ESMO 2021 Highlights
Merck to present overall survival results from KEYNOTE-355 in frontline Triple-Negative Breast Cancer to further support accelerated approval received in late 2020
At ESMO 2021, Merck will demonstrate survival results from the pivotal KEYNOTE-355 study, which evaluates KEYTRUDA, Merck’s anti-PD-1 therapy, in combination with chemotherapy for the treatment of patients with metastatic triple-negative breast cancer (mTNBC).
KEYNOTE-355 is a randomized, two-part, placebo-controlled Phase III trial (NCT02819518) evaluating KEYTRUDA in combination with one of three different chemotherapies compared with placebo plus one of the three chemotherapy regimens for the treatment of locally recurrent inoperable or metastatic TNBC that has not been previously treated with chemotherapy in the advanced setting. The endpoints for the study encompassed Progression-Free Survival and Overall Survival in patients whose tumors expressed PD-L1 (CPS ≥1 and CPS ≥10) and in all participants (intention-to-treat [ITT] population). The other endpoints included objective response rate (ORR), duration of response (DOR), disease control rate (DCR), patient-reported outcomes (PROs), and safety.
Part II of KEYNOTE-355 enrolled 847 patients, randomized 2:1 to receive KEYTRUDA (200 mg every 3 weeks) plus chemotherapy (investigator’s choice of nab-paclitaxel, paclitaxel or gemcitabine/carboplatin); or placebo plus nab-paclitaxel, paclitaxel or gemcitabine/carboplatin., Approximately 75% of the enrolled patients in each treatment group had tumors expressing PD-L1 with CPS ≥1 (n = 425/566 for KEYTRUDA plus chemotherapy; n = 211/281 for chemotherapy alone) and around 38% had had tumors expressing PD-L1 with CPS ≥10 (n = 220/566 for KEYTRUDA plus chemotherapy; n = 103/281 for chemotherapy alone).
Based on the interim analysis of KEYNOTE-355, the FDA, in November 2020, had granted accelerated approval to pembrolizumab for use in combination with chemotherapy in the treatment of patients with locally recurrent unresectable or metastatic triple-negative breast cancer whose tumors express PD-L1 as determined by an FDA-approved test based on progression-free. The results showed that at a median follow-up of 26.1 months, pembrolizumab plus chemotherapy resulted in a median progression-free survival (PFS) of 9.7 months (95% CI, 7.6-11.3) versus 5.6 months (95% CI, 5.3-7.5) with placebo/chemotherapy (HR, 0.65; 95% CI, 0.49-0.86; one-sided P =.0012). Additionally, in patients whose tumors had a PD-L1 CPS of 1 or higher, the median PFS was reported to be 7.6 months with pembrolizumab/chemotherapy versus 5.6 months with chemotherapy alone (HR, 0.74; 0.61-0.90; p = .0014); however, this was not evaluated to be statistically significant. In the intent-to-treat (ITT) population, the median PFS with the pembrolizumab combination was 7.5 months versus 5.6 months with chemotherapy alone, translating to an 18% reduction in the risk of death (HR, 0.82; 95% CI, 0.69-0.97). Statistical significance was not evaluated in this patient population.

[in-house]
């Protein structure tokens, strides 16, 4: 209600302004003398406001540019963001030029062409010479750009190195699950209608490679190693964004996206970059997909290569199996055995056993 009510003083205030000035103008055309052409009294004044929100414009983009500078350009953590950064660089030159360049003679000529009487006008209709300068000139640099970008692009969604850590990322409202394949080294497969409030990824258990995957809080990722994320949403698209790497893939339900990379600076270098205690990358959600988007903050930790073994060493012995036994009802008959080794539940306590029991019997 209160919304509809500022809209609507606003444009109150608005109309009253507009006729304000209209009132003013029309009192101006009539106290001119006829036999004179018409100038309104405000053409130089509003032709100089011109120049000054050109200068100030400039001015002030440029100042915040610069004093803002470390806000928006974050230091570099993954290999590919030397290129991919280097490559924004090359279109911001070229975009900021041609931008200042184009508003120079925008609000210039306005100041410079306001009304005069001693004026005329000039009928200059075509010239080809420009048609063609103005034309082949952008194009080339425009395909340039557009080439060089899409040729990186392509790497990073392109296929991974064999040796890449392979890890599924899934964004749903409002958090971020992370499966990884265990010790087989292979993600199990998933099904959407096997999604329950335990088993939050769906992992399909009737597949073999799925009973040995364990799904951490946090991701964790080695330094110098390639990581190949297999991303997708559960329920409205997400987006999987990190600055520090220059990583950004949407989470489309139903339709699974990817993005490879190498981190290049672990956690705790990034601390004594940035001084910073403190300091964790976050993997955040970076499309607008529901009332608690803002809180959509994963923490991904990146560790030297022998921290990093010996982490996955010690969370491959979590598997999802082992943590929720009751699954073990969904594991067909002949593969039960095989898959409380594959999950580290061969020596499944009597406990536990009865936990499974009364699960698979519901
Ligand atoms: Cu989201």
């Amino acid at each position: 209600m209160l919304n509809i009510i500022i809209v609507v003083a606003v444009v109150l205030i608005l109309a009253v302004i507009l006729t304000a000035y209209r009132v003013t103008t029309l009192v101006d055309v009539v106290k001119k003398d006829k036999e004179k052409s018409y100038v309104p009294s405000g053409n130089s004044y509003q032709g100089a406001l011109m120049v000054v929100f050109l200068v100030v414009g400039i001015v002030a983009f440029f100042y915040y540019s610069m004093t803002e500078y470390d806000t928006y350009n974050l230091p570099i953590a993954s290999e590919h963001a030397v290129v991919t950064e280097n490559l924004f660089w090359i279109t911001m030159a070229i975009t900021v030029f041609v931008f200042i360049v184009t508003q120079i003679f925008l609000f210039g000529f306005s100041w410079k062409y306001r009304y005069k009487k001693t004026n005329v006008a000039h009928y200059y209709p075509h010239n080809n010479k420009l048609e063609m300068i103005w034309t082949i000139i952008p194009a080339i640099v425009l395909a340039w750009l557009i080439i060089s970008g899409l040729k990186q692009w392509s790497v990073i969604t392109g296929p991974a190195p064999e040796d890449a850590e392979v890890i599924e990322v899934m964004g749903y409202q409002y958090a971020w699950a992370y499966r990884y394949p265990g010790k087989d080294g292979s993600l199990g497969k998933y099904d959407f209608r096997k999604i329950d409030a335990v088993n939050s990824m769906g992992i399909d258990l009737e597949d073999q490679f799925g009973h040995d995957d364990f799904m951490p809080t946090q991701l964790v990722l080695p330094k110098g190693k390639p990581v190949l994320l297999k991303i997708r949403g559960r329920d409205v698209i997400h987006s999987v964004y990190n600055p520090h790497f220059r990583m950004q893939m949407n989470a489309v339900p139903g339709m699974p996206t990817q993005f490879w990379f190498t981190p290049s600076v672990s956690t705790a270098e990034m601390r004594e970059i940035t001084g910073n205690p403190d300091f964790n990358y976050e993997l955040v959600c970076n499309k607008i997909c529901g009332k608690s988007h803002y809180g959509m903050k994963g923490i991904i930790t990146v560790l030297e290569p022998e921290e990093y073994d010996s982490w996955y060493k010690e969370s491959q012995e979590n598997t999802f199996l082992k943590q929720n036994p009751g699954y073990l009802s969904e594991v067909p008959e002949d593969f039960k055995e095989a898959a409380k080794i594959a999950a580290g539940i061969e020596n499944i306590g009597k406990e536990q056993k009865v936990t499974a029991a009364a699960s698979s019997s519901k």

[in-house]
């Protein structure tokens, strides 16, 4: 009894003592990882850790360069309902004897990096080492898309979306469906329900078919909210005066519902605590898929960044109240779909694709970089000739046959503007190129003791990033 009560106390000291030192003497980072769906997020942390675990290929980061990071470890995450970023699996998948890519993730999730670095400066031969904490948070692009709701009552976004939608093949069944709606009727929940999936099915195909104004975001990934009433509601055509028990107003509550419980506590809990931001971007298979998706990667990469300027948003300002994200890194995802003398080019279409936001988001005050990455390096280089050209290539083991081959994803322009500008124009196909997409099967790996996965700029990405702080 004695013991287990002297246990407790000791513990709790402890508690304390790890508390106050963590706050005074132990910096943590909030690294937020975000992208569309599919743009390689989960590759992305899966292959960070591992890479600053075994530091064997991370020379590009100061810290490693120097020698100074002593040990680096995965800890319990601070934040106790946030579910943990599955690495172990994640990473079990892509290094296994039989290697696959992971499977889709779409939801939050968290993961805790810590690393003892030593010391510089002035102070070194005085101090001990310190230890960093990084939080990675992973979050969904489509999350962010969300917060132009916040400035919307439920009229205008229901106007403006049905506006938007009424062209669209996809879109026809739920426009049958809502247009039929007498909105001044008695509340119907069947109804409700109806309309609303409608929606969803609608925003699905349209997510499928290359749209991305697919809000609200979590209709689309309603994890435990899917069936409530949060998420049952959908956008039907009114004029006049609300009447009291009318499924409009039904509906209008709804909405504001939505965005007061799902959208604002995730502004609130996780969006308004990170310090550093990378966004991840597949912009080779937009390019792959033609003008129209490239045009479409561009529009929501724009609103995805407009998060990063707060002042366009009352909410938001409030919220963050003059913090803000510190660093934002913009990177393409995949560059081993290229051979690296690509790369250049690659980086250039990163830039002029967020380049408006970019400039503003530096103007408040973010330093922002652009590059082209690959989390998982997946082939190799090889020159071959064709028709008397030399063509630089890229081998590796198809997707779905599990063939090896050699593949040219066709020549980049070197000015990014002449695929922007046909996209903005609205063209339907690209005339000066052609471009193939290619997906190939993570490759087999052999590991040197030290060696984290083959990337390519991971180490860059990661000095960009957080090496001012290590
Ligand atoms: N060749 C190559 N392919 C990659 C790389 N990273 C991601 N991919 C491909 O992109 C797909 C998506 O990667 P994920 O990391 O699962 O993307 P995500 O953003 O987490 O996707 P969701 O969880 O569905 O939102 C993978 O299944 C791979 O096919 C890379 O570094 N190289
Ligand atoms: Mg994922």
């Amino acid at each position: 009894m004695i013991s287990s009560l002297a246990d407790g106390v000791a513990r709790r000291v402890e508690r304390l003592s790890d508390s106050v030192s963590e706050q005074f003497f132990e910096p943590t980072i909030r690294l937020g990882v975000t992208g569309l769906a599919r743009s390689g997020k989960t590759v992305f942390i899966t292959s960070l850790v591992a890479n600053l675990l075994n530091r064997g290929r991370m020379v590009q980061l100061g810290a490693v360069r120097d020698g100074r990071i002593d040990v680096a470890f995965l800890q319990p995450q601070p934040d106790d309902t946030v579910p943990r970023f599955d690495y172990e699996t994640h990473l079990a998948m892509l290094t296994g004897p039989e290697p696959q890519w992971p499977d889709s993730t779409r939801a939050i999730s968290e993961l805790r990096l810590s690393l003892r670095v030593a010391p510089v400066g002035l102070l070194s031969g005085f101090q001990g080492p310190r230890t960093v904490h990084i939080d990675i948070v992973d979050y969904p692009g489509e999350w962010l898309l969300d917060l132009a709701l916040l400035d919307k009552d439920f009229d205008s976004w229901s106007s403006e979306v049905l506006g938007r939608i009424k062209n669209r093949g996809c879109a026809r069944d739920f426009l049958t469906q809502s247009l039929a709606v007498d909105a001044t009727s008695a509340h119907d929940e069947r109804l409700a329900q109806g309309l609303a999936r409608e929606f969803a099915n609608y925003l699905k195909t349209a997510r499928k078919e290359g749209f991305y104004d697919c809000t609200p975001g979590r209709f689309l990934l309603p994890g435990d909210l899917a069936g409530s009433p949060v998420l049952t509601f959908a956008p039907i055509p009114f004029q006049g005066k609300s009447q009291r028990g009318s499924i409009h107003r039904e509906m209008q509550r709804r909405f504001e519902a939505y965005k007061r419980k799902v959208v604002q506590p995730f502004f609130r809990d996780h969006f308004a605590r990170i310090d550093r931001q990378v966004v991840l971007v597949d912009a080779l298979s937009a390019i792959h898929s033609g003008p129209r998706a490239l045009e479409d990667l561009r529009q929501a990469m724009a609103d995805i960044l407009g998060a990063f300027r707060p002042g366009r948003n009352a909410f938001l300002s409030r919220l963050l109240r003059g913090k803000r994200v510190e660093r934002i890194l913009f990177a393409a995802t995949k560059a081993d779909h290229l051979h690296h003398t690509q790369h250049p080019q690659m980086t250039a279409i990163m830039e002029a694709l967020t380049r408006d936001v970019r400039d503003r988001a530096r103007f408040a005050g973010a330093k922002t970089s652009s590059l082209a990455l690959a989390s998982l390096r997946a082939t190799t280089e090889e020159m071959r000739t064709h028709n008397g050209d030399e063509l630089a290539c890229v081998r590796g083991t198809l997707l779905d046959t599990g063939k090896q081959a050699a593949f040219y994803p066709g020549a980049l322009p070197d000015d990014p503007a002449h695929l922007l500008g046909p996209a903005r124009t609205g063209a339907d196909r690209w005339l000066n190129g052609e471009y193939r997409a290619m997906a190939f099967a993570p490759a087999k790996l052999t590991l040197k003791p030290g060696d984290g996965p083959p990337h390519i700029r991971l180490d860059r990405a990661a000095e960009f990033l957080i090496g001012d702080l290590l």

Additional findings from KEYNOTE-355 demonstrated that the 1-year PFS rate was 39.1% with pembrolizumab/chemotherapy and 23.0% with chemotherapy alone in patients whose tumors had a PD-L1 CPS of 10 or higher; these rates were 65.0% and 46.9%, respectively, at 6 months. With the exception of those whose disease-free interval was 12 months or longer (HR, 1.00; 95% CI, 0.51-1.95), the PFS benefit was observed in patients whose tumors had a PD-L1 CPS of 10 or higher was demonstrated across most subgroups analyzed.
For patients whose tumors had a PD-L1 CPS of 1 or higher, the 1-year PFS rates reported with pembrolizumab/chemotherapy and chemotherapy alone were 31.7% and 19.4%, respectively; the 6-month PFS rates were 56.4% and 46.6%, respectively. In the ITT population, 1-year PFS rates were 29.8% with the addition of pembrolizumab versus 20.9% with chemotherapy alone; at 6 months, these rates were 55.4% and 47.8%, respectively. The PFS benefit with pembrolizumab was observed across subgroups analyzed in the ITT population and in those with a PD-L1 CPS of 1 or higher. Additionally, patients who had a CPS of 20 or higher also experienced substantial benefit from the combination, with a median PFS of 9.5 months (HR, 0.61; 95% CI, 0.43-0.87). With regard to safety, the most commonly reported toxicities observed in patients who received the pembrolizumab/chemotherapy combination included fatigue, nausea, diarrhea, constipation, vomiting, alopecia, rash, cough, decreased appetite, and headache.
Furthermore, according to the company’s press release, announced earlier this year, the trial met the primary endpoint of Overall Survival (OS) in patients with metastatic triple-negative breast cancer whose tumors expressed PD-L1 (CPS ≥10). These overall survival results were in line with the previous interim analysis that demonstrated KEYTRUDA in combination with chemotherapy significantly improved PFS compared with chemotherapy alone in these patients. In addition, recently, KEYTRUDA has also been approved in Japan for the treatment of patients with PD-L1-positive, hormone receptor-negative, and human epidermal growth factor receptor 2 (HER2)-negative inoperable, or recurrent breast cancer, based on the results of Phase III KEYNOTE-355 trial.
Expert Comment: “In the battle against triple-negative breast cancer, the subtype that has the poorest survival prognosis, new alternatives that can prolong the lives of patients are immediately needed. These new overall survival results confirm that KEYTRUDA along with chemotherapy represents an imperative treatment choice for certain patients with metastatic TNBC.”